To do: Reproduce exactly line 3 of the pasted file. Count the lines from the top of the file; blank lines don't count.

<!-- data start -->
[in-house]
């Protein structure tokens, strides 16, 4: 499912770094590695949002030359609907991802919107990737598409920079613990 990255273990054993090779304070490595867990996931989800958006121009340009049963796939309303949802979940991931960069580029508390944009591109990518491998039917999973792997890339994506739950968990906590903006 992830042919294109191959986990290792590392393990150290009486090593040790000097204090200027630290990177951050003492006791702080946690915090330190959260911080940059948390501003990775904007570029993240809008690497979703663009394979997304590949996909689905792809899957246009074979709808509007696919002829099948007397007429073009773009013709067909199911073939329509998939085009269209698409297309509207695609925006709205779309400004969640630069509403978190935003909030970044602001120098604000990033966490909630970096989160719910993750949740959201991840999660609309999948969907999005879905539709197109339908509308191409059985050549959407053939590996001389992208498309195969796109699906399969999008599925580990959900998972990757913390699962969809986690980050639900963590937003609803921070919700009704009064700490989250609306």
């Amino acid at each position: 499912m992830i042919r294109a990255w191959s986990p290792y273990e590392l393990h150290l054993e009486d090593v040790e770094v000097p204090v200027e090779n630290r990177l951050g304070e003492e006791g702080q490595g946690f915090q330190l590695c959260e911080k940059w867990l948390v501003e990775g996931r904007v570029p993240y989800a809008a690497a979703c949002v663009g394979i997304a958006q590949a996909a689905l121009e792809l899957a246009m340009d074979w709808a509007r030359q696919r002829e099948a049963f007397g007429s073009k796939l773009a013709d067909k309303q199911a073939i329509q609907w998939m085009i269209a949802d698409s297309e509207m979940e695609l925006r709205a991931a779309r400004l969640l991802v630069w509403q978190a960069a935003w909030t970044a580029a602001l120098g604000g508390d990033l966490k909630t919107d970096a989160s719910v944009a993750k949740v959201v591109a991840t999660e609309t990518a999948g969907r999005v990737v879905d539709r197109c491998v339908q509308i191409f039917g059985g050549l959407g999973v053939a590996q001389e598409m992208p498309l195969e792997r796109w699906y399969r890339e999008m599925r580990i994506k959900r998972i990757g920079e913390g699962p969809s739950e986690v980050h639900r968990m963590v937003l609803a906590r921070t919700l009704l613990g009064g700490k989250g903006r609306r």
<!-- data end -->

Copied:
């Amino acid at each position: 499912m992830i042919r294109a990255w191959s986990p290792y273990e590392l393990h150290l054993e009486d090593v040790e770094v000097p204090v200027e090779n630290r990177l951050g304070e003492e006791g702080q490595g946690f915090q330190l590695c959260e911080k940059w867990l948390v501003e990775g996931r904007v570029p993240y989800a809008a690497a979703c949002v663009g394979i997304a958006q590949a996909a689905l121009e792809l899957a246009m340009d074979w709808a509007r030359q696919r002829e099948a049963f007397g007429s073009k796939l773009a013709d067909k309303q199911a073939i329509q609907w998939m085009i269209a949802d698409s297309e509207m979940e695609l925006r709205a991931a779309r400004l969640l991802v630069w509403q978190a960069a935003w909030t970044a580029a602001l120098g604000g508390d990033l966490k909630t919107d970096a989160s719910v944009a993750k949740v959201v591109a991840t999660e609309t990518a999948g969907r999005v990737v879905d539709r197109c491998v339908q509308i191409f039917g059985g050549l959407g999973v053939a590996q001389e598409m992208p498309l195969e792997r796109w699906y399969r890339e999008m599925r580990i994506k959900r998972i990757g920079e913390g699962p969809s739950e986690v980050h639900r968990m963590v937003l609803a906590r921070t919700l009704l613990g009064g700490k989250g903006r609306r």